Personal Injury Advocates Serving Northwest Indiana
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Minor Relief for Med Mal Victims in Indiana

Since 1975, Indiana legislators have decided to limit the amount of compensation injured victims of medical malpractice are entitled to receive by placing a cap on the amount of medical malpractice awards.  The current cap on all damages in Indiana is $1,250,000.  In many cases, this amount does not begin to fully compensate someone for the harm that was done to them.  Oftentimes, the cap does not even cover the costs of an injured person’s past medical bills, lost wages, and the costs of the medical care they will need in the future.  These injured Hoosiers often are forced into bankruptcy or require State aid to cover their medical costs.  In stark contrast, in 2010, the Illinois Supreme Court declared the state’s previous cap on non-economic damages unconstitutional.

Unlike the laws in Illinois, the Indiana Medical Malpractice Act provides shelter for doctors and limits the amount their insurance company has to pay for their negligence to $250,000.  Even if a jury finds that a doctor or hospital was negligent and caused a patient catastrophic injuries or even death, the doctor will never pay a dime out of his pocket and the most his or her insurance company would have to pay is $250,000.  Therefore, despite the nature of the injuries or the amount of medical bills the patient incurs as a result of a doctor’s negligence in Indiana, the doctor remains protected under the Indiana caps and the patient suffers all of the harm.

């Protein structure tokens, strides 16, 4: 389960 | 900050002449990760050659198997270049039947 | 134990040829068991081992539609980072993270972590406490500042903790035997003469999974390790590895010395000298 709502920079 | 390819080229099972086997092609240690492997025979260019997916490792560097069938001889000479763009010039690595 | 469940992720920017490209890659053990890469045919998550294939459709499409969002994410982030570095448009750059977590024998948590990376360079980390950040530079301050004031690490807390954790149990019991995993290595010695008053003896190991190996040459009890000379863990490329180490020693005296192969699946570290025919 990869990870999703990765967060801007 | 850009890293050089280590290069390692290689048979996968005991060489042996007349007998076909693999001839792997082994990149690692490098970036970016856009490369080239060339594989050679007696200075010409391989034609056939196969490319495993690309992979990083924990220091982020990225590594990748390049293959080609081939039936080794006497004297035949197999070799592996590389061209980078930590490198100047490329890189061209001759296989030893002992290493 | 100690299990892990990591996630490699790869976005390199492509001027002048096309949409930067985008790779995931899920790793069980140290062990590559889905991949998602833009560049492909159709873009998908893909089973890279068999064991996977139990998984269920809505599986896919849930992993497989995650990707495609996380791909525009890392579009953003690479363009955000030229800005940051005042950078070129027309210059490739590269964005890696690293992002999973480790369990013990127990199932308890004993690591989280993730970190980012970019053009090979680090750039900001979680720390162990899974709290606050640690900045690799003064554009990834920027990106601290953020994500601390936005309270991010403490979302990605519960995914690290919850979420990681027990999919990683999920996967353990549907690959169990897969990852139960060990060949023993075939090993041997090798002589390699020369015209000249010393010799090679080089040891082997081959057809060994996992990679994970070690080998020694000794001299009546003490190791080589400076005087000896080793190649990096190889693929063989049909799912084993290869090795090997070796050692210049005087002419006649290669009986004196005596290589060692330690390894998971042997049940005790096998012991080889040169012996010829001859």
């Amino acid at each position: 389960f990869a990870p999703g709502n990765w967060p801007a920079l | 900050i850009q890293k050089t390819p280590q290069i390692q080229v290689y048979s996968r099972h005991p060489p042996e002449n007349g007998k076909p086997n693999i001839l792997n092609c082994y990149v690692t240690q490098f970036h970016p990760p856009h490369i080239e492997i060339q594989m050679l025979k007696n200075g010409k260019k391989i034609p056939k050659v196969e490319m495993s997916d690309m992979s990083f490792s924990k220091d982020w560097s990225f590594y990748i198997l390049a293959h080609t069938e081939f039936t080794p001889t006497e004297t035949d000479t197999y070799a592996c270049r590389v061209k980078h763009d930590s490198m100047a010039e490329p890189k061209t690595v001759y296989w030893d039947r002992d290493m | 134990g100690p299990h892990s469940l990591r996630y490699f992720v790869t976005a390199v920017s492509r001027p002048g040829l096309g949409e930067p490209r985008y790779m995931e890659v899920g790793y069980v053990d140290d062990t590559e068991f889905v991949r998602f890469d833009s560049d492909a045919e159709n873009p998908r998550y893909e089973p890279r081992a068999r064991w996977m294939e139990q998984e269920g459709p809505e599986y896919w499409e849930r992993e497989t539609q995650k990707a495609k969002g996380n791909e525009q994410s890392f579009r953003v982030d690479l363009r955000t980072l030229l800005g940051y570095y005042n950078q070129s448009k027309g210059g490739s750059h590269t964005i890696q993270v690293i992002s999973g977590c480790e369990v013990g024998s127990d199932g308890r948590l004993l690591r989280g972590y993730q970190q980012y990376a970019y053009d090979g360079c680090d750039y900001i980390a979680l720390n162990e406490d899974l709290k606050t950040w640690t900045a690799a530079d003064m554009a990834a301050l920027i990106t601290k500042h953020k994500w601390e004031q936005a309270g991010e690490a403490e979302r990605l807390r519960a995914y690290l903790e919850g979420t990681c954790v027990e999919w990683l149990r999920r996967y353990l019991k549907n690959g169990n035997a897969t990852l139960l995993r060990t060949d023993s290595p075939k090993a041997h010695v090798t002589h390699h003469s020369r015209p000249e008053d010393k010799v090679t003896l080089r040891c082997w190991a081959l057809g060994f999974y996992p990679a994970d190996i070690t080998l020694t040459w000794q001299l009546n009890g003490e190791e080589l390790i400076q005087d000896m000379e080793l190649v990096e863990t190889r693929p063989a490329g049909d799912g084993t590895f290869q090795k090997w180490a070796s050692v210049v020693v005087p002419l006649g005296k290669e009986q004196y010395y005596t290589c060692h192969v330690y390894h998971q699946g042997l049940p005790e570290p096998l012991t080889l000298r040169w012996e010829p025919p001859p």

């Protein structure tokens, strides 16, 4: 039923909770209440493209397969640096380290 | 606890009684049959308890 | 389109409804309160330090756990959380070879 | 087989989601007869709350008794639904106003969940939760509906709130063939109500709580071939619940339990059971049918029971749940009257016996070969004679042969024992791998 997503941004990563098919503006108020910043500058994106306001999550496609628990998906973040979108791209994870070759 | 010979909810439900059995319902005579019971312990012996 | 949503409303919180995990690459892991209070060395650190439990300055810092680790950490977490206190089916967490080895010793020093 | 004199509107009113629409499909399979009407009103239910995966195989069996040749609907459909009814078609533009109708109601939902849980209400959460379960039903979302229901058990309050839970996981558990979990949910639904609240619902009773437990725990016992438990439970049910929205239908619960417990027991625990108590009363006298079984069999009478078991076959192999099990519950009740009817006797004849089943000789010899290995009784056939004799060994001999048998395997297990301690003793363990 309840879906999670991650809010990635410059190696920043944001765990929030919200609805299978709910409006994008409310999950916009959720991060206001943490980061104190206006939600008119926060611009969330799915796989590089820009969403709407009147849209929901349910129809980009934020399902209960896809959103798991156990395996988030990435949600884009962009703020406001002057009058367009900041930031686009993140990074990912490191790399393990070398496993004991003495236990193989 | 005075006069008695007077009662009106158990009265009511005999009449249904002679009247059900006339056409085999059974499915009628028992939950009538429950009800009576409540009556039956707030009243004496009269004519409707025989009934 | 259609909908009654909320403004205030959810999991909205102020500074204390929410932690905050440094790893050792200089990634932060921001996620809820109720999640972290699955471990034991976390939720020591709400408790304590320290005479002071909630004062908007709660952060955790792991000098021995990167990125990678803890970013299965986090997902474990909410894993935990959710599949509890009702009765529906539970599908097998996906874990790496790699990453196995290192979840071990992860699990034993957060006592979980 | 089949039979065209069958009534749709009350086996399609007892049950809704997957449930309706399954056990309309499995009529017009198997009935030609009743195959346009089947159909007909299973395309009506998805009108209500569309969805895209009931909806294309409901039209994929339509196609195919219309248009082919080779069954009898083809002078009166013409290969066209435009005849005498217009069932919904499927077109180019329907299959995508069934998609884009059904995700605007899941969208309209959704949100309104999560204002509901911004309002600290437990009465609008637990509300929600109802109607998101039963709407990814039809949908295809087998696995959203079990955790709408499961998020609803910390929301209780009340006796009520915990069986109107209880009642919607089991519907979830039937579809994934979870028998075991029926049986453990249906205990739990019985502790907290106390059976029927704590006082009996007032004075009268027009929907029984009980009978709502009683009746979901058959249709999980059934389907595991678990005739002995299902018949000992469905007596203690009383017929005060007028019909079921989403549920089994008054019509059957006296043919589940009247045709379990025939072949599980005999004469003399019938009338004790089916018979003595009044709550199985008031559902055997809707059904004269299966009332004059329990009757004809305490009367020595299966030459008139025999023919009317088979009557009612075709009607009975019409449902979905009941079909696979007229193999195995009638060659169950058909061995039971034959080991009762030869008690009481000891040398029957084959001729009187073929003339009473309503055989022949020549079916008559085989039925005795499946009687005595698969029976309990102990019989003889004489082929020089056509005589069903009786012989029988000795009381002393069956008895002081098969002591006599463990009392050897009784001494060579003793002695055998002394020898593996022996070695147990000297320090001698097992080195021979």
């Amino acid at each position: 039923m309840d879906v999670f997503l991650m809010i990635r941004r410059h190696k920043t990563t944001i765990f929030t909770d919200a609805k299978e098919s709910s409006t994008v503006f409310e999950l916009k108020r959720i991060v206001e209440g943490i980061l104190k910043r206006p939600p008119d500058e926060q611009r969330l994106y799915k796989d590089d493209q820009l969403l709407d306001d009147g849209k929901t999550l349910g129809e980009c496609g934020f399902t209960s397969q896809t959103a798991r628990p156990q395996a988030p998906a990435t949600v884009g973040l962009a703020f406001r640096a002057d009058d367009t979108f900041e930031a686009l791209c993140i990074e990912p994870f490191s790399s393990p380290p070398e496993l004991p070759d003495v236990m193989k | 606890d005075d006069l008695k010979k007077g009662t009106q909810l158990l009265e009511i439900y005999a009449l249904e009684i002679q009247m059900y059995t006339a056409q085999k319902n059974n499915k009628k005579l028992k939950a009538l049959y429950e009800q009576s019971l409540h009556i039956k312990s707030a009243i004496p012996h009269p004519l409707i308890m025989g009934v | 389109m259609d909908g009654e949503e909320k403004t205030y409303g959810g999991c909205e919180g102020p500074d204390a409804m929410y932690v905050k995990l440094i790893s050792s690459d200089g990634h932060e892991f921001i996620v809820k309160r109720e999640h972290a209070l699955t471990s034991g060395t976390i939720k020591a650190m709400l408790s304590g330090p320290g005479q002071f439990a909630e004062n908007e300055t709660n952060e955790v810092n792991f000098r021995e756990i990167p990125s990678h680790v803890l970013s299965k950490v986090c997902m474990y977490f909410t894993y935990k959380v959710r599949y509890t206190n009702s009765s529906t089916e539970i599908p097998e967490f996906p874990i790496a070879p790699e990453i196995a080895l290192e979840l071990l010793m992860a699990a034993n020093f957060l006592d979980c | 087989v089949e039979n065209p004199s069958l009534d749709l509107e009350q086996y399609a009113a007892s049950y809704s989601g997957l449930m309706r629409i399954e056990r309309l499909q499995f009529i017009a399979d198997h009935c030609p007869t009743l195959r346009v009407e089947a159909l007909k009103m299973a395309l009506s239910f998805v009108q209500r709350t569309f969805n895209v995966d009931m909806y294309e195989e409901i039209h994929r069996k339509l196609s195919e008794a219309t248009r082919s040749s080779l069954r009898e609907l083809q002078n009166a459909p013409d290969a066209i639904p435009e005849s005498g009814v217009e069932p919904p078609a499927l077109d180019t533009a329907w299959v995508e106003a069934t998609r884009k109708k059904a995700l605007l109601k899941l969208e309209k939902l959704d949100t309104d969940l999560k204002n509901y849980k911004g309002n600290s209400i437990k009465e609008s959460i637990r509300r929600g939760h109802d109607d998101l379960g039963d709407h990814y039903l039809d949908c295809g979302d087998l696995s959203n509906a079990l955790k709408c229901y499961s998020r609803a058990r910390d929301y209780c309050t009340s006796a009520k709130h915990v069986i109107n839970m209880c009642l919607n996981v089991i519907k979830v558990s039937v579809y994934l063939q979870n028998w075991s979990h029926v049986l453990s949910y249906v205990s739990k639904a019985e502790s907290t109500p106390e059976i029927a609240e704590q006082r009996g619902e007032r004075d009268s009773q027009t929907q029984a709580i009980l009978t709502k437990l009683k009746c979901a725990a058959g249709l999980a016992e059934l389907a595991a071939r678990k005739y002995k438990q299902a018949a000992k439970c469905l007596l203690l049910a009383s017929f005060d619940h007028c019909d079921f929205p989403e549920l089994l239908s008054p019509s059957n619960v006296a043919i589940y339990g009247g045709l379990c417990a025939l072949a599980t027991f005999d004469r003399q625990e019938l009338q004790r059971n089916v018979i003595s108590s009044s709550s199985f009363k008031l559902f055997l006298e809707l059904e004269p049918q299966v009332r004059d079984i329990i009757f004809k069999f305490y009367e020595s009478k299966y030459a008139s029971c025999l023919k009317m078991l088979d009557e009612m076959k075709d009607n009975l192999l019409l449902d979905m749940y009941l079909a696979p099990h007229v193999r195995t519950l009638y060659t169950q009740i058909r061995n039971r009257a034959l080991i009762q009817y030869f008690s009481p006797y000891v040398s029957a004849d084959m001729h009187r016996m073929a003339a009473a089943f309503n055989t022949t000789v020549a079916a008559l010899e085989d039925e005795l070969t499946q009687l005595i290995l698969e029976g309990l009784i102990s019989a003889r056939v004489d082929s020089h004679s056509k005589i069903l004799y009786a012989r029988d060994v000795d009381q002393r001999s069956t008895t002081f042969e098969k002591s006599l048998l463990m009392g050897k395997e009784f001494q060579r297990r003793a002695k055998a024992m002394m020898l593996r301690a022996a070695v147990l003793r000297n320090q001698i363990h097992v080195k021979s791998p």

This past March, Governor Pence signed a bill approving an increase to the state’s cap on medical malpractice damages.  The new law would raise the cap to $1.65 million in 2017 and $1.8 million in 2019. Indiana’s new law continues to cover both economic and non-economic damages.  The final vote was a unanimous 49/0.  It is widely believed that one of the reasons the cap was increased was the growing concern among the medical and insurance community that the Indiana Courts might find the low value caps unconstitutional as the caps were clearly depriving many plaintiffs from being fully compensated for their injuries.  Despite the increases to the cap, many victims of medical malpractice will continue to be under compensated for the injuries they sustained.

Sen. Brent Steele (R-Bedford), who sponsored the legislation, said “Even with the increase, Indiana’s cap remains low compared with other states.”

During the hearing process, the Indiana Trial Lawyers Association (ITLA), argued that Indiana’s current cap makes the state a magnet for bad doctors.  However, “It represents a big step forward in addressing a pretty big deficiency that existed since the last increase 18 years ago,” said Dan Ladendorf, a spokesperson for ITLA.

The Indiana State Medical Association opposed an original proposal to set the new cap on damages as high as $2.25 million.  They eventually agreed with the proposed amounts.

Theodoros & Rooth believes that the victims of medical malpractice deserve to be fully compensated for their life-changing injuries.  While we believe the caps deprive some plaintiffs of those rights, an increase in the caps may begin to help others get the compensation they deserve.

The lawyers at Theodoros & Rooth work exclusively on personal injury cases, such as medical malpractice, nursing home negligence, car, truck, and motorcycle accidents, and product liability.  Our firm has become nationally known for aggressively standing up for the rights of those injured.  If you believe that you or a loved one may have been injured or killed as a result of negligence, contact us immediately.  The initial consultation is always free, and there are no attorney fees unless we win.